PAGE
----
Tag: Rihanna

Hip-Hop Needs New Style Icons

A couple of weeks ago Beyonce was Lil Kim for Halloween, and it was everything. Bey recreated just a few of Kim’s iconic looks, but she had plenty to pick from. Lil Kim’s reign as Queen B has been marked by unforgettable looks; from the colorful “Crush on You” video looks, to the purple jumpsuit and pasty at the 1999 VMAs. It’s also no secret that Kim brought styles such as logomania and bright colored hair to the hip-hop community.

However, she isn’t the only hip-hop style icon. We can’t forget Andre 3000 who’s been pushing gender norms and giving uniquely stylish looks since the early 1990s. There’s also trendsetter, Missy Elliot; self-proclaimed pretty boy, A$AP Rocky and even the OGs, Salt-N-Pepa. All of these people brought their dynamic personal style onto the scene with them when they entered the spotlight.

These artists found their place in a long tradition of Black celebrities setting fashion trends for their peers in their respective industries as well as their fans. Another industry where this is common is sports, specifically the NBA. Interestingly enough, many style icons in sports find their fashion inspiration in hip-hop stars and vice-versa. This is a longstanding relationship between fashion, hip-hop, sports and the Black community.

This brings me to a question: “Who is taking on that legacy now?” One could argue that A$AP Rocky, Kanye and Rihanna are today’s hip-hop style icons, but that answer isn’t sufficient for me.  A$AP Rocky is great, but he’s one person who represents one niche of hip-hop at a time when the genre is arguably more diverse than ever. Kanye simply isn’t a style icon anymore, you can look at any Yeezy runway and see what I mean. His “designs” have essentially become the material for Twitter jokes. Finally, there’s Rihanna. Rih is undoubtedly a style icon, but despite her feature on N.E.R.D.’s “Lemon,” she’s not a rapper, and I can’t count anyone who is hip-hop adjacent as a true hip-hop style icon.

This gross lack of someone to take the torch is dissatisfying, to say the least. The worst part is that a style icon is nothing more than someone who consistently dresses strangely and does it well, and I’m convinced plenty of today’s rappers could do that. Today’s rappers are weirdos, but for some reason, they’d rather wear jeans and a t-shirt or poorly curated head to toe designer than display that weirdness in their wardrobe. In an industry where everyone works so hard to prove that they’re different, no one really wants to be different anymore.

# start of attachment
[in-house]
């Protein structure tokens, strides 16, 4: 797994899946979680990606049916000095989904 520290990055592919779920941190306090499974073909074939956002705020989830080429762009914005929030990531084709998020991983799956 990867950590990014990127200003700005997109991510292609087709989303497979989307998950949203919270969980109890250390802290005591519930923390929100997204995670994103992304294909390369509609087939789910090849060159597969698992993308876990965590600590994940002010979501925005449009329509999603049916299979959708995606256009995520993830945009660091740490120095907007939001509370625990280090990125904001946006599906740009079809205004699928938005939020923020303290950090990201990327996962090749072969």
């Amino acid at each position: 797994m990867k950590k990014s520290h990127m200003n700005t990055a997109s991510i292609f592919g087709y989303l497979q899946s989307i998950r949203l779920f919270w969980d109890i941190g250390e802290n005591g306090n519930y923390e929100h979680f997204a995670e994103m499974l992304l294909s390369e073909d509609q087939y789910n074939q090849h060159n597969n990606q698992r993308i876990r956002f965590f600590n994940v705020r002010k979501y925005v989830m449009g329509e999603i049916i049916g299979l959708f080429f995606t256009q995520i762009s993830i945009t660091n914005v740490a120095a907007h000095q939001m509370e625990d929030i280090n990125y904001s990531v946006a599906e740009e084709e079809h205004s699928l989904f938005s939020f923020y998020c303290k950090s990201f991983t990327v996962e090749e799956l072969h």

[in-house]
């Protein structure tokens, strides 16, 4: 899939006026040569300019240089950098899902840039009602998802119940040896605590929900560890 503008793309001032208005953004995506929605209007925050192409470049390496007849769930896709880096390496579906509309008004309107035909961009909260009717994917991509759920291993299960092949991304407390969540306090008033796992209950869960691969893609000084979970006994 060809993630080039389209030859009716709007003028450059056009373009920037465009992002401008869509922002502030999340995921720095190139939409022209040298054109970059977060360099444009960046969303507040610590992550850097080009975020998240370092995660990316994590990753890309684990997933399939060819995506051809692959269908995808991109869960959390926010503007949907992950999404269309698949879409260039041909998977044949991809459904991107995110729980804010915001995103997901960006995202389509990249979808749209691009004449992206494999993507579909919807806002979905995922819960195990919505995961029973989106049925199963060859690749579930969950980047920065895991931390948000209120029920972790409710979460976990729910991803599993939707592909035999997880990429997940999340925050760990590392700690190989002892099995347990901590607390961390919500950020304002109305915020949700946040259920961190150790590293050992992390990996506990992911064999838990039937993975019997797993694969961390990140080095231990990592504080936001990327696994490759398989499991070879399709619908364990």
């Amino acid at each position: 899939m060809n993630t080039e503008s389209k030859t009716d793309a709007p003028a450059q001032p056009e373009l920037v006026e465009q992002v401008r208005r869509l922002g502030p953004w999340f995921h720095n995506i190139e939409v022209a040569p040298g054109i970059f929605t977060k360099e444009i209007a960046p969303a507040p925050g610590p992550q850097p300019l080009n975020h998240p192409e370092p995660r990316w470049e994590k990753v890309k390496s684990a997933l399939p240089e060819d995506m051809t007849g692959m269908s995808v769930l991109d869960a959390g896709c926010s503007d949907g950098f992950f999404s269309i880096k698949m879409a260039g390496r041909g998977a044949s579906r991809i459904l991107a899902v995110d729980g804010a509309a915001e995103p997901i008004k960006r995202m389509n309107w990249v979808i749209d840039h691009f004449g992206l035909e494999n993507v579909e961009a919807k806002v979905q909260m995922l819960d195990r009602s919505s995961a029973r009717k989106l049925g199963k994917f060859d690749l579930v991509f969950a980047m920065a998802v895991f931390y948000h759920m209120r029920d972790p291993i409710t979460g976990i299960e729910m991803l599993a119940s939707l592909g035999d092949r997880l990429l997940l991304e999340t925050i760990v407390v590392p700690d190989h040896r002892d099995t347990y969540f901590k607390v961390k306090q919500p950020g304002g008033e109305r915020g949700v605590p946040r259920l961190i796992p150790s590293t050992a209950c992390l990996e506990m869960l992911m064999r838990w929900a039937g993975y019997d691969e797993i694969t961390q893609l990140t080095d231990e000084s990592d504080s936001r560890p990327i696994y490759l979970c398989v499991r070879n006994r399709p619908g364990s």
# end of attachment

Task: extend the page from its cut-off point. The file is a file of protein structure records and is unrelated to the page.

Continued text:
Fashion is a huge part of building a brand. There are plenty of past names in the hip-hop industry that are still identifiable by the fashion that was unique to them, but we don’t see that anymore. This lack of style makes artists forgettable and leaves fans like me bored. We all know that fashion needs hip-hop, but it seems that we’ve forgotten that hip-hop needs fashion.

Be the zeitgeist.



Hoe, But Then Make It Profitable

Tyra Banks telling America’s Next Top Model contestants to “hoe, but then make it fashion” is easily one of the most iconic ANTM moments. The strange but perfect advice told the contestants exactly what was expected of them in order to be successful in their industry.

Now it seems that Tyra’s advice can be applied to any field in the public eye. Women who are sexual, quirky, loud, assertive and a million other adjectives that don’t exactly fit into the description of “ladylike” are winning and I’m loving every minute of it.

Cardi B, who is a retired stripper, has a Number 1 single. Issa Rae, who has never shied away from sexual topics or explicit language, is literally everywhere. SZA, who sings from the point of view of a sexually liberated woman, broke into the mainstream this year. And Rihanna, who hasn’t been at all conservative since her “Good Girl Gone Bad Days,” is building an empire.

These women are producing work and creating images for themselves that may not win your grandma’s approval, but they’re definitely honest and relatable. Just like everyone else, Black women want to see people who think and talk like them in the media and we’re finally getting that.

From Issa’s mirror pep talks to SZA’s musical anecdotes, it may not always be clean but it’s always real. Although we may not have bloody shoes like Cardi, listening to her feels good because the energy is genuine enough and her personality is familiar enough for us to feel. And Rihanna is literally an embodiment of almost every young Black woman’s alter ego so we’re going to support anything she produces.

The times of having to have a squeaky-clean image and the ability to be a perfect role model in order to be marketable have passed. We don’t want an angel to look up to, we want a “hoe.” We want someone who isn’t perfect, we want someone who reminds us of our friends, sisters, cousins, aunties and mostly ourselves.


Be the zeitgeist.